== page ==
Feral February Episode 13 – The ghastly gharial

Throughout the month of February, which I am calling “Feral February,” I am going to do something a little bit different – I’m going to create a series of theme posts every week day about my favourite things in the world: Animals.

Today’s animal is the gharial.

Crocodiles and alligators are known all over the world as some of the largest reptiles currently on the planet, but the gharial, a close relative of crocodiles and alligators, is one of the biggest.

A gharial. Photo courtesy of  Michel Gunther/Biosphoto and ARKive. Source.

A gharial. Photo courtesy of Michel Gunther/Biosphoto and ARKive. Source.

 

The gharial, found in northern India, is an extremely large and slender crocodile relative that is instantly recognizable thanks to its extremely unusual and narrow snout, ideally suited for catching fast-moving fish. They do so by silently waiting in the water for fish to swim by, then whipping their snout sideways to catch the fish in their very sharp teeth, before swallowing whole and head-first.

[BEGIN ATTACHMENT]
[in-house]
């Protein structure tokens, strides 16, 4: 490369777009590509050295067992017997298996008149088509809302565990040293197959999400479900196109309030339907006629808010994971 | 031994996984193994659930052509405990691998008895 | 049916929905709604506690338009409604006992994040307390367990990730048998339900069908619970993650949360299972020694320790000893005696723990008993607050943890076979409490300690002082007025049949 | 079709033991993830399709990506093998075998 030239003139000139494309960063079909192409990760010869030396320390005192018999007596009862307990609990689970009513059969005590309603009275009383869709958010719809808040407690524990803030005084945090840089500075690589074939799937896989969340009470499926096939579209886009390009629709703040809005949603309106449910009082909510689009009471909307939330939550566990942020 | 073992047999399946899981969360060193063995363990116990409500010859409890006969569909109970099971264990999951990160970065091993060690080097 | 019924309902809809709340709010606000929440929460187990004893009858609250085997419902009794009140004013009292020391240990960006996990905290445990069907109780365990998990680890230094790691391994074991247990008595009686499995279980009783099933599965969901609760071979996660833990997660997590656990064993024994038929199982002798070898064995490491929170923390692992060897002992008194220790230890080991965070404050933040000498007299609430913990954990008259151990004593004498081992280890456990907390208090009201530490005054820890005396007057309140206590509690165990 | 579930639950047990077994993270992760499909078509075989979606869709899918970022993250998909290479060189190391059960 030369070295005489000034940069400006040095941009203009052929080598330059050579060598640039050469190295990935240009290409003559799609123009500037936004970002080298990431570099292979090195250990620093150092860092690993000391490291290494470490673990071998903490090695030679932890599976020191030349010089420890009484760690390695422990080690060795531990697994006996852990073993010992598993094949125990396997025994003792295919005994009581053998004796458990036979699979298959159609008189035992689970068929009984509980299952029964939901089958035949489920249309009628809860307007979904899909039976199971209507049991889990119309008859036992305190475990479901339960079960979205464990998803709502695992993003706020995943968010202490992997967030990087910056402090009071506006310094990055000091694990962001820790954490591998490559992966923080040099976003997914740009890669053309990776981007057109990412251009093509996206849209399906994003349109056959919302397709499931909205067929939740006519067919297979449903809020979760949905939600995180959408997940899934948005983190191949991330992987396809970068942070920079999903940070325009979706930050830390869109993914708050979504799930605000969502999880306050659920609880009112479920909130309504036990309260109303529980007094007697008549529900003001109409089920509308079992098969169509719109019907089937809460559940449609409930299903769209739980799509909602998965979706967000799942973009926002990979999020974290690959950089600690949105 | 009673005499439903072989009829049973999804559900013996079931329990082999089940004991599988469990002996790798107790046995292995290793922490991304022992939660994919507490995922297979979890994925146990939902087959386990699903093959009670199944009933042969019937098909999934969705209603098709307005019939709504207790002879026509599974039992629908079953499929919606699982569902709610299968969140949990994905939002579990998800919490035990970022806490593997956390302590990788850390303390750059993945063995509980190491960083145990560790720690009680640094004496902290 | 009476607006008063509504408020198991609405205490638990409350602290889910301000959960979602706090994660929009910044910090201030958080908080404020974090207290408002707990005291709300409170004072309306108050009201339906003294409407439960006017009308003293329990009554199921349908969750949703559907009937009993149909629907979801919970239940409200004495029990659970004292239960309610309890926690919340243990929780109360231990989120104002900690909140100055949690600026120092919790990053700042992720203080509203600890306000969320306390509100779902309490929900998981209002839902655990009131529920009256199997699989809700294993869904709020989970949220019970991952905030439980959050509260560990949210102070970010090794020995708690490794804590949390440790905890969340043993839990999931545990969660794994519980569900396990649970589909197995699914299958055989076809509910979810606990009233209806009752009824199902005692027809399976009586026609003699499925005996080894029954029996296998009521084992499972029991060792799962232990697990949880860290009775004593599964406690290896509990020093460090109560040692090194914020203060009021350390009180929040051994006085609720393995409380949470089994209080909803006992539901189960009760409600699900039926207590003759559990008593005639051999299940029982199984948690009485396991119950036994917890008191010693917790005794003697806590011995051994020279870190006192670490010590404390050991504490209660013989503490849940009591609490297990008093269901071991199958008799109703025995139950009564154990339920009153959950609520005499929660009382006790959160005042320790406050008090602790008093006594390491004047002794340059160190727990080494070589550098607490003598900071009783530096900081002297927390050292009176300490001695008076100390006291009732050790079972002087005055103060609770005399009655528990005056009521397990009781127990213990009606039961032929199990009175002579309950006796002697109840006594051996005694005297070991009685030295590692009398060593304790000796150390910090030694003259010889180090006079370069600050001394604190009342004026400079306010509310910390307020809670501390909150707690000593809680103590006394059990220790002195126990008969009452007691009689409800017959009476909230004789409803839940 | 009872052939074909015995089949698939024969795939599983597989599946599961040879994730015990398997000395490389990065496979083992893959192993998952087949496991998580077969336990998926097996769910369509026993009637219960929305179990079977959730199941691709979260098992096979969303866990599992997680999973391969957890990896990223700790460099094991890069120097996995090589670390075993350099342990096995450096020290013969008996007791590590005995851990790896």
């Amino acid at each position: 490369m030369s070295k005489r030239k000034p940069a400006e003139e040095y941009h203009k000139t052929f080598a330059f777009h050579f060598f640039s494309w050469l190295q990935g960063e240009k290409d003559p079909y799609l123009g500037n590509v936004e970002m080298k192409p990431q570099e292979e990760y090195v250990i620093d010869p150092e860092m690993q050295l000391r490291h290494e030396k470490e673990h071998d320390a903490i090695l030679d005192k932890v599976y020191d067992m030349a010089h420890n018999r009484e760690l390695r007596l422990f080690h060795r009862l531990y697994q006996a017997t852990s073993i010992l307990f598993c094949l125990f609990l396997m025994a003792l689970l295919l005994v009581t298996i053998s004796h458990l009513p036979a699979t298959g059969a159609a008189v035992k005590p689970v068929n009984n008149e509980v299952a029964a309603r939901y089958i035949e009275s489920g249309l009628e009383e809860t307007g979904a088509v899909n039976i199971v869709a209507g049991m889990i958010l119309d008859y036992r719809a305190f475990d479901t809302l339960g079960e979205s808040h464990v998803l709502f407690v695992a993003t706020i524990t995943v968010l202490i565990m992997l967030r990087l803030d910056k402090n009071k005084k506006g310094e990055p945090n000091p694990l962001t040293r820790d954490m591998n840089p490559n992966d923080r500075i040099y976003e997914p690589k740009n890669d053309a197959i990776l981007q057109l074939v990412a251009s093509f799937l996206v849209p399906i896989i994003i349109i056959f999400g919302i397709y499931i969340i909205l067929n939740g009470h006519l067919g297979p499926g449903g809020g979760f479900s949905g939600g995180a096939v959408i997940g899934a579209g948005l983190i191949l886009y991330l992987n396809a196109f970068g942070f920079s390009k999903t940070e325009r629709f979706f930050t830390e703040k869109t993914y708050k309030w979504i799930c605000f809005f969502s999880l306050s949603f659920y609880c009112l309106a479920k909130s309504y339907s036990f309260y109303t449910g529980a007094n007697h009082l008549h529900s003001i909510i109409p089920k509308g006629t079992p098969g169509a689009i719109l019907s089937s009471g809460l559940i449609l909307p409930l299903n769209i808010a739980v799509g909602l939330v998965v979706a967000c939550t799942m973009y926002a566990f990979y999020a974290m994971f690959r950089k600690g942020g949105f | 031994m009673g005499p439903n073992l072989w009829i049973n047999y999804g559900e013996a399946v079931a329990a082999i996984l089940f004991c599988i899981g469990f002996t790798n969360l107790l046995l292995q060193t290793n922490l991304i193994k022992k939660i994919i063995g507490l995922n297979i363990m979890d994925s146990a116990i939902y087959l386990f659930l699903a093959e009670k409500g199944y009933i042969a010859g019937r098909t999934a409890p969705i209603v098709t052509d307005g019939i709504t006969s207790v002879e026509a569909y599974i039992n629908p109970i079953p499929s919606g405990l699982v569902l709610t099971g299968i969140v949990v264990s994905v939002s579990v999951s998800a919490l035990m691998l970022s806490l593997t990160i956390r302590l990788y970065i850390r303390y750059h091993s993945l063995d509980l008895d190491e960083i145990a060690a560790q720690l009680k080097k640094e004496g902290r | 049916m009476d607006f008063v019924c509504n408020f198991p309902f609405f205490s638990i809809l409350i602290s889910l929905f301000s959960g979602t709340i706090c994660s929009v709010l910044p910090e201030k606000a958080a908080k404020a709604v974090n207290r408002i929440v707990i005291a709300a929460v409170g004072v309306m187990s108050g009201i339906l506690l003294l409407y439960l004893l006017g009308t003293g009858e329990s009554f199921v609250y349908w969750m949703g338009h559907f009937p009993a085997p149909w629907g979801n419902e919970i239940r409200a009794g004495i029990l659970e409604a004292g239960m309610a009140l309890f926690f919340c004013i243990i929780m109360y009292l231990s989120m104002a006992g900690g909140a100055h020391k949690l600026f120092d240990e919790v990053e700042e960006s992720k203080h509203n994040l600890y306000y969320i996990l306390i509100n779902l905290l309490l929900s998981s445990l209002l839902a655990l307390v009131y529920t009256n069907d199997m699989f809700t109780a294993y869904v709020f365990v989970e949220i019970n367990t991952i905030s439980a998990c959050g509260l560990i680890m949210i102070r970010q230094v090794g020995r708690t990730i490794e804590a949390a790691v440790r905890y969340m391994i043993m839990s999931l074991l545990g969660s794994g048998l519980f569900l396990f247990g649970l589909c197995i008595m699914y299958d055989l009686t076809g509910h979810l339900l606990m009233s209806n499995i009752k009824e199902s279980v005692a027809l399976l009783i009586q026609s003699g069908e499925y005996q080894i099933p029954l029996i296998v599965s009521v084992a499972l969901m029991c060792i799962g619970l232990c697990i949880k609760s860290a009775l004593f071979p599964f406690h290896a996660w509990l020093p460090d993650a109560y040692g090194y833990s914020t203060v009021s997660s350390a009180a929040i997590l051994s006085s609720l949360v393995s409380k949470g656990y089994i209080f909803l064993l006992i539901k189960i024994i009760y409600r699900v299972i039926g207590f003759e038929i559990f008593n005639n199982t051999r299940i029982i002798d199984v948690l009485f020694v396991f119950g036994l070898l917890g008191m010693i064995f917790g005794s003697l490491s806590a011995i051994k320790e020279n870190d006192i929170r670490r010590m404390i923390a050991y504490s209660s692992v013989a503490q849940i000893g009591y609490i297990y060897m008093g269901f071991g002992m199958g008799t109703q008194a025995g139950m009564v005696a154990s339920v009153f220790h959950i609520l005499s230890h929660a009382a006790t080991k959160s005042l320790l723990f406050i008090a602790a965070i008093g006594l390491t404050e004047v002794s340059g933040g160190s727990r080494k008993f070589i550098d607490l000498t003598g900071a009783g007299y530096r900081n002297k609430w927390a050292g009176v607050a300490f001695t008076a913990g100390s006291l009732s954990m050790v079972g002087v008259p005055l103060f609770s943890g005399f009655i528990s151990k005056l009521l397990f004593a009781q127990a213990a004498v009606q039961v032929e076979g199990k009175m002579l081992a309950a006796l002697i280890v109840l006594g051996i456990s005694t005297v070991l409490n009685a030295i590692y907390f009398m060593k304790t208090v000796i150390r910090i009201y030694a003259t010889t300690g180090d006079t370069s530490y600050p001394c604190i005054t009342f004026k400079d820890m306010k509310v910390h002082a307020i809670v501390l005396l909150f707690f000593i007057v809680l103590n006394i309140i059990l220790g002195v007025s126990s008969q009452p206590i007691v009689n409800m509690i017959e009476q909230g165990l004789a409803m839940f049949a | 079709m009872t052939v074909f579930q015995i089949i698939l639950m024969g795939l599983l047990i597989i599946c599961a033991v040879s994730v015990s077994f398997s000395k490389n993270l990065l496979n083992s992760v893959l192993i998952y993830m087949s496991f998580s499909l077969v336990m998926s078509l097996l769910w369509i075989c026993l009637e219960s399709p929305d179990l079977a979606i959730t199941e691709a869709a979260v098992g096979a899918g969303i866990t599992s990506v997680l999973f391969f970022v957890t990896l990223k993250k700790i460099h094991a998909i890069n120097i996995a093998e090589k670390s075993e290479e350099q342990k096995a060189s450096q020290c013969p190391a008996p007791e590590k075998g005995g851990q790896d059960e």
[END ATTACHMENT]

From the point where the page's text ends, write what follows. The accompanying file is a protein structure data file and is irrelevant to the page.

An adult gharial can reach up to 23 feet long (or 7 metres), but unlike its crocodile and alligator relatives, it has webbed feet and its legs are relatively weak. In fact, adult gharials are unable to raise their body above the ground on land.

The gharial is currently listed as critically endangered primarily due to hunting, fishing and habitat loss due to construction in its native range. The International Union for Conservation of Nature estimates that there has been a 96 – 98 percent decrease in the gharial population since the 1940s, with an estimated number of less than 235 individuals recorded in 2006.

Daily dose of trivia:

Male gharials have a large bulbous growth at the end of their nose, presumably used to attract females during the mating season by producing sounds and bubbles. The name, gharial, is a derivation of the Indian word ‘ghara,’ which means pot, and is what the bulbous growth resembles.

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